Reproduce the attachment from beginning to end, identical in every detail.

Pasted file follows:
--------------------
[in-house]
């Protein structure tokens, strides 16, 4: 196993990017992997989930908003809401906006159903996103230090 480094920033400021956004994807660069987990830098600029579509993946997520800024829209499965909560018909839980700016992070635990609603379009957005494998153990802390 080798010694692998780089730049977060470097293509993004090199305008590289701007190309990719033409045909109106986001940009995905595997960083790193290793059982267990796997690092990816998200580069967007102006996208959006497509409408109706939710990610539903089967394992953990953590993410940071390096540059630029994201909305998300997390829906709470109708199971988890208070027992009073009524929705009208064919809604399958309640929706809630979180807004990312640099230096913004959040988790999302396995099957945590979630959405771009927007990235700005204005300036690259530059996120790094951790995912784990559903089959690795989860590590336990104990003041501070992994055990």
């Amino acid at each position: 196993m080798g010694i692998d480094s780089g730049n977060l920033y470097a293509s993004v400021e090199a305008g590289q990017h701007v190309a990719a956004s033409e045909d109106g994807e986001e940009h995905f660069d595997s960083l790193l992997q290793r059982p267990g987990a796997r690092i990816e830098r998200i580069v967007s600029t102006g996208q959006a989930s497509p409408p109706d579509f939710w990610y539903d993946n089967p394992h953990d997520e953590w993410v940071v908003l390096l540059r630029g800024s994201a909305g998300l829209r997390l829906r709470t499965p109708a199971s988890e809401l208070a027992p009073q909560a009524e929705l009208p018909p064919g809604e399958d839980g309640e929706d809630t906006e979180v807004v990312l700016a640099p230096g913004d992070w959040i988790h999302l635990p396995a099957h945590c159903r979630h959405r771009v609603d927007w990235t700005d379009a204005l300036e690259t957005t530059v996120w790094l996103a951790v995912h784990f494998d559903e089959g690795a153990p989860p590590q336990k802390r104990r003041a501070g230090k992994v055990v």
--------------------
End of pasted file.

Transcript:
[in-house]
């Protein structure tokens, strides 16, 4: 196993990017992997989930908003809401906006159903996103230090 480094920033400021956004994807660069987990830098600029579509993946997520800024829209499965909560018909839980700016992070635990609603379009957005494998153990802390 080798010694692998780089730049977060470097293509993004090199305008590289701007190309990719033409045909109106986001940009995905595997960083790193290793059982267990796997690092990816998200580069967007102006996208959006497509409408109706939710990610539903089967394992953990953590993410940071390096540059630029994201909305998300997390829906709470109708199971988890208070027992009073009524929705009208064919809604399958309640929706809630979180807004990312640099230096913004959040988790999302396995099957945590979630959405771009927007990235700005204005300036690259530059996120790094951790995912784990559903089959690795989860590590336990104990003041501070992994055990």
């Amino acid at each position: 196993m080798g010694i692998d480094s780089g730049n977060l920033y470097a293509s993004v400021e090199a305008g590289q990017h701007v190309a990719a956004s033409e045909d109106g994807e986001e940009h995905f660069d595997s960083l790193l992997q290793r059982p267990g987990a796997r690092i990816e830098r998200i580069v967007s600029t102006g996208q959006a989930s497509p409408p109706d579509f939710w990610y539903d993946n089967p394992h953990d997520e953590w993410v940071v908003l390096l540059r630029g800024s994201a909305g998300l829209r997390l829906r709470t499965p109708a199971s988890e809401l208070a027992p009073q909560a009524e929705l009208p018909p064919g809604e399958d839980g309640e929706d809630t906006e979180v807004v990312l700016a640099p230096g913004d992070w959040i988790h999302l635990p396995a099957h945590c159903r979630h959405r771009v609603d927007w990235t700005d379009a204005l300036e690259t957005t530059v996120w790094l996103a951790v995912h784990f494998d559903e089959g690795a153990p989860p590590q336990k802390r104990r003041a501070g230090k992994v055990v």